|Recipe: Working Ciabatta
||[Jul. 19th, 2005|05:01 pm]
Ciabatta is a bread that's a pain to make 'properly.' What I want out of it is an extremely holey crumb, fairly thin crust, and no excessive sourness. It's a wet sloppy dough that hates you and the horse you rode in on.
And - I think I've got it working
Cook's Illustrated had a Rustic Italian loaf ( Jan / Feb 2003) which had a 'bad' loaf that had _exactly_ the look I wanted. They claimed it was unpleasant to eat since it wouldn't slice nicely.
Remember I'm cooking at high altitude in a dry climate. Your yeast / flour / water will all make a difference.
11 oz. or 2 cups bread flour
1/4 tsp instant yeast
8 oz. / 1 cup water
Mix until you get a shaggy dough. You want this to be fairly firm and well incorperated. Do not over mix. Cover, and ignore till it starts to bubble and rise. Once this happens, pop it in the fridge overnight.
16.5 oz. or 3 cups flour
1 tsp instant yeast
10.7 oz. or 1 1/3 cup water (I used 12.5ish, plus a half cup of water, plus a halfish cup of bread flour to normalize everything later. Leave out the excess.)
2 tsp salt (added with biga)
Mix this in a mixer on the lowest speed. Stop the mixer and check to see that you don't have masses of flour in the bottom. If so, scrape down the bowl and mix again. You want a wet flaccid dough to form in about 3 minutes of mixing.
Cover bowl and leave for 20 minutes or until dough is relaxed.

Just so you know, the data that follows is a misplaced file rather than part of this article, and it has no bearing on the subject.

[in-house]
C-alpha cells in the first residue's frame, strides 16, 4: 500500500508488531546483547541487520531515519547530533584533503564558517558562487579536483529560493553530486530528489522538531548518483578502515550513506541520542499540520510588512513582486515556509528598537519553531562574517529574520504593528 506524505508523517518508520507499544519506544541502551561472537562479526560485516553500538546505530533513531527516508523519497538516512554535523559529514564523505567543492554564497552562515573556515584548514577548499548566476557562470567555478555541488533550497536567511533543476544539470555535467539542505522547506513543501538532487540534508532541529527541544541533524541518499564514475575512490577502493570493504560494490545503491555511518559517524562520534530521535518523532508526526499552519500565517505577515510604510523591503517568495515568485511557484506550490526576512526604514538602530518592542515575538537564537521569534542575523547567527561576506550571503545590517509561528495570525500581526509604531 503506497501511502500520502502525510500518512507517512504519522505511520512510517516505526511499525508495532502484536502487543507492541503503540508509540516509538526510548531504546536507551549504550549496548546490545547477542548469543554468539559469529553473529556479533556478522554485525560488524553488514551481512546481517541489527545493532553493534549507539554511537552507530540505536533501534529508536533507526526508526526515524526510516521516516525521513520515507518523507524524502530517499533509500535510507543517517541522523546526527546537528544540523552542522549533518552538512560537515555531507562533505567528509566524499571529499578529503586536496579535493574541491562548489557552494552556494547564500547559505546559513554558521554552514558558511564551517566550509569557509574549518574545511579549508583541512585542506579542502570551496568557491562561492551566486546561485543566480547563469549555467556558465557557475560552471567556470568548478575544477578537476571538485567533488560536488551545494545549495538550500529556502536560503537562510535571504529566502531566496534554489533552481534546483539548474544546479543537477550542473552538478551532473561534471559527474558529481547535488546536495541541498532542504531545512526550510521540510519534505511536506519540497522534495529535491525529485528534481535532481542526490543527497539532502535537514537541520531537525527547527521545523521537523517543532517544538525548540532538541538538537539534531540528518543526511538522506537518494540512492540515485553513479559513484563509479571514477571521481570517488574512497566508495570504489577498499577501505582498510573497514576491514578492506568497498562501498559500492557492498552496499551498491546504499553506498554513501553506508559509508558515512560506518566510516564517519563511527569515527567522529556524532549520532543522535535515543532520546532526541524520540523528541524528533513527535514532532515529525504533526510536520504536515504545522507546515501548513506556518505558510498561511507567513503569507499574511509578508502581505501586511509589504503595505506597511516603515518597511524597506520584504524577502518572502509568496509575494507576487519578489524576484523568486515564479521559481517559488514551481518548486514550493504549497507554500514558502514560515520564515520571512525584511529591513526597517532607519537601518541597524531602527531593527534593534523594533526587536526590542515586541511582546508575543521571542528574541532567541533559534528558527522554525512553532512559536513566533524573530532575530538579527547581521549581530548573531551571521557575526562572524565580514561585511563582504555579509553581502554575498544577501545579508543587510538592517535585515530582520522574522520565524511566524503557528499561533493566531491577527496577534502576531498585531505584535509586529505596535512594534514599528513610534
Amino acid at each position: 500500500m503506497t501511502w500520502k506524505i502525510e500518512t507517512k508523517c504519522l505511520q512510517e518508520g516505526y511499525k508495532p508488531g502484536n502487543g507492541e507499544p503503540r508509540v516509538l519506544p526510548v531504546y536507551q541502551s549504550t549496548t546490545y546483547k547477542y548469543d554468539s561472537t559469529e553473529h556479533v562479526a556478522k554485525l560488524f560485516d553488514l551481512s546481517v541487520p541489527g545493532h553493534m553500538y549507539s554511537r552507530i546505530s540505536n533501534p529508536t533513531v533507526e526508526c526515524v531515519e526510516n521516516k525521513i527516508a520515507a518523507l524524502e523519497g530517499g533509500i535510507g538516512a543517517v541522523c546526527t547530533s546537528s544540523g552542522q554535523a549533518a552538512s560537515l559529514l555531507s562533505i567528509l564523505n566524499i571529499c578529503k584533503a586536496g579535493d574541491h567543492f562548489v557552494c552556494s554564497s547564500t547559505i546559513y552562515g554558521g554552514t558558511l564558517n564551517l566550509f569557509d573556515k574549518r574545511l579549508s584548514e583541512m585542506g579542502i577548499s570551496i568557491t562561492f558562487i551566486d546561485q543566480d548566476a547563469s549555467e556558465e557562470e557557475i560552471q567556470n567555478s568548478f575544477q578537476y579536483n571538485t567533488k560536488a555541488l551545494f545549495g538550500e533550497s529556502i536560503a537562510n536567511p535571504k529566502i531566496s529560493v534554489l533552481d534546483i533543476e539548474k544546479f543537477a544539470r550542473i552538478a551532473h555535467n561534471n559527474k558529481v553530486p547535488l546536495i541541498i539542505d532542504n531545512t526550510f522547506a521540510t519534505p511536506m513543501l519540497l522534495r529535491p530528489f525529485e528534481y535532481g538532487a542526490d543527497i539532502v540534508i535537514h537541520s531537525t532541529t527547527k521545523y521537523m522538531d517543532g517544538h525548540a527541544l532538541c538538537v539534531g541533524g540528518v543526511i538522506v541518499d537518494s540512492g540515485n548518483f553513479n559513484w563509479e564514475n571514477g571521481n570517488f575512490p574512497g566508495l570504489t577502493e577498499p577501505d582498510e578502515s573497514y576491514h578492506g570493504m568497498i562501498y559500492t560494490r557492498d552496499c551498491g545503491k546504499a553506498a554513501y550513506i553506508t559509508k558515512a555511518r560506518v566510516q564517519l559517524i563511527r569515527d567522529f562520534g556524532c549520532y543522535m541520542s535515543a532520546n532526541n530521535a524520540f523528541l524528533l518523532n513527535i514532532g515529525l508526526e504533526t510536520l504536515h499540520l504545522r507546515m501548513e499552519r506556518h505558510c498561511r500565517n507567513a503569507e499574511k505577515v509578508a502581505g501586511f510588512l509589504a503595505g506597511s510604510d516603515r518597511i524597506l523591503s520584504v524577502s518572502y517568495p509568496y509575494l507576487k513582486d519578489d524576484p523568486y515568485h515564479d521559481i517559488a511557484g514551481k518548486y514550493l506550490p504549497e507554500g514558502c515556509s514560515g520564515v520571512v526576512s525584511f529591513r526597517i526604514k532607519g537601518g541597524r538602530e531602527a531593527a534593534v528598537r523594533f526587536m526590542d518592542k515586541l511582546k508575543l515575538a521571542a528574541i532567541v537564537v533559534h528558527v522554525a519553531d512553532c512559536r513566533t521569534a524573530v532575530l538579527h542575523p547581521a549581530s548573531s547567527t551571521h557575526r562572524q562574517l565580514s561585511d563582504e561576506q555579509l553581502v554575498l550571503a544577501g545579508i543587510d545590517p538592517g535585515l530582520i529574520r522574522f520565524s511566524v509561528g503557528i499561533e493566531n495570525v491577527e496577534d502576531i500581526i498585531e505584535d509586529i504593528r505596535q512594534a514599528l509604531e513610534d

Add salt and biga and mix on low speed until all is incorperated and the dough clears the sides of the bowls. Beat on medium or high for 5 - 10 minutes until you can tug about 5 inches of dough before it snaps. If you turn off the mixer and everything becomes liquid again, add a scant amount of flour. You want the dough to clear the sides of the bowl, but only while the mixer is working. It shouldn't clear the bottom of the bowl.
Scrape this mess into a proofing bowl. Allow it to rise for an hour or until puffy. Turn the dough via using a dough scraper or a heavily oiled hand. Plunge said device down the side of your bowl and then lift and stretch the bottom over the top. Repeat around the bowl. Do this once more after an hour (or less) rise and then let it rise one final time. It should have doubled.
Take parchment paper, oil it, and pour your dough on it. It should be bubbly and loose like a very soft custard. Let this rise, covered with a bowl / floured parchment until doubled. Use oiled hands to form it (2 loaves can be made via dividing it and using parchment to hold each loaves.)
About a half hour into the rise, heat oven to 500 (I used 450). Pop a baking tile in the oven. When the dough has doubled, gently jostle the pan. It should act a bit like wobbly jello.
Pop this wobbly mess in the oven, and mist the dough with water / pour some water onto the bottom of the oven (carefully). Close the oven door and bake for about 13 minutes. Rotate the pan, reduce heat to 400 (I used 375), and bake for about 20 minutes. You want it to be well browned, sound hollow when tapped, etc. Remove and let bake without the pan in a turned off oven if it seems a bit soggy. Let cool on a rack.
My version burned a bit on the bottom, but the crumb is perfect. Let me know if you try this recipe.
Edit: Did it again. Used just oil to form the dough, which worked much nicer. Baked at 425 for 10, turned, baked 375 for 30. Left in a turned off oven with fan on to dry out a bit